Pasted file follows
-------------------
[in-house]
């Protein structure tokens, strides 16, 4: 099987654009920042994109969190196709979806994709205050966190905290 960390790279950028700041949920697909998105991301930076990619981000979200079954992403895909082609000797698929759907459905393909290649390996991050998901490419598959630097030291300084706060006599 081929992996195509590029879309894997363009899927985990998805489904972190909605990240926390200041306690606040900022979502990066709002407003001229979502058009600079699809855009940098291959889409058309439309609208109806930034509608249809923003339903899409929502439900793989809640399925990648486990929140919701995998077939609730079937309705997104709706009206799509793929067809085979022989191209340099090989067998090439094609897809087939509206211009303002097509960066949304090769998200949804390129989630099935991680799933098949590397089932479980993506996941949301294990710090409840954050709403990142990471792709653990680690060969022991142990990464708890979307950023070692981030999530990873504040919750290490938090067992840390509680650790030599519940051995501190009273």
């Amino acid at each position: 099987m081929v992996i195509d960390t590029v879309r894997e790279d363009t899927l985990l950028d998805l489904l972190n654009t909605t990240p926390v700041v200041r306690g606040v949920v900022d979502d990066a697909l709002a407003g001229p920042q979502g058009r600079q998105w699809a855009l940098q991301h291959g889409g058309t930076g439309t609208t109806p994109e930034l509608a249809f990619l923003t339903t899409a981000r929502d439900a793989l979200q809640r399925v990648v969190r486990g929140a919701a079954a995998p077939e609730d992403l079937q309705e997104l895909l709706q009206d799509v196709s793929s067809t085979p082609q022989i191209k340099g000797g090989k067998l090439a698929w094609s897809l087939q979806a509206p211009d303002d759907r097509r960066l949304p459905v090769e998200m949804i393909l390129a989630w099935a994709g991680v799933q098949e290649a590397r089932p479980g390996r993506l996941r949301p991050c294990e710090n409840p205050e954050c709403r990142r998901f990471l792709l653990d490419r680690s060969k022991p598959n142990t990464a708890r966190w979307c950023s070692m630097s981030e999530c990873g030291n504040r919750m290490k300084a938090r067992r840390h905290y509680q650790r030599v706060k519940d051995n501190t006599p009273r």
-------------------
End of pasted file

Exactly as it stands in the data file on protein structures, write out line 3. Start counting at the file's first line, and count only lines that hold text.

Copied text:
């Amino acid at each position: 099987m081929v992996i195509d960390t590029v879309r894997e790279d363009t899927l985990l950028d998805l489904l972190n654009t909605t990240p926390v700041v200041r306690g606040v949920v900022d979502d990066a697909l709002a407003g001229p920042q979502g058009r600079q998105w699809a855009l940098q991301h291959g889409g058309t930076g439309t609208t109806p994109e930034l509608a249809f990619l923003t339903t899409a981000r929502d439900a793989l979200q809640r399925v990648v969190r486990g929140a919701a079954a995998p077939e609730d992403l079937q309705e997104l895909l709706q009206d799509v196709s793929s067809t085979p082609q022989i191209k340099g000797g090989k067998l090439a698929w094609s897809l087939q979806a509206p211009d303002d759907r097509r960066l949304p459905v090769e998200m949804i393909l390129a989630w099935a994709g991680v799933q098949e290649a590397r089932p479980g390996r993506l996941r949301p991050c294990e710090n409840p205050e954050c709403r990142r998901f990471l792709l653990d490419r680690s060969k022991p598959n142990t990464a708890r966190w979307c950023s070692m630097s981030e999530c990873g030291n504040r919750m290490k300084a938090r067992r840390h905290y509680q650790r030599v706060k519940d051995n501190t006599p009273r």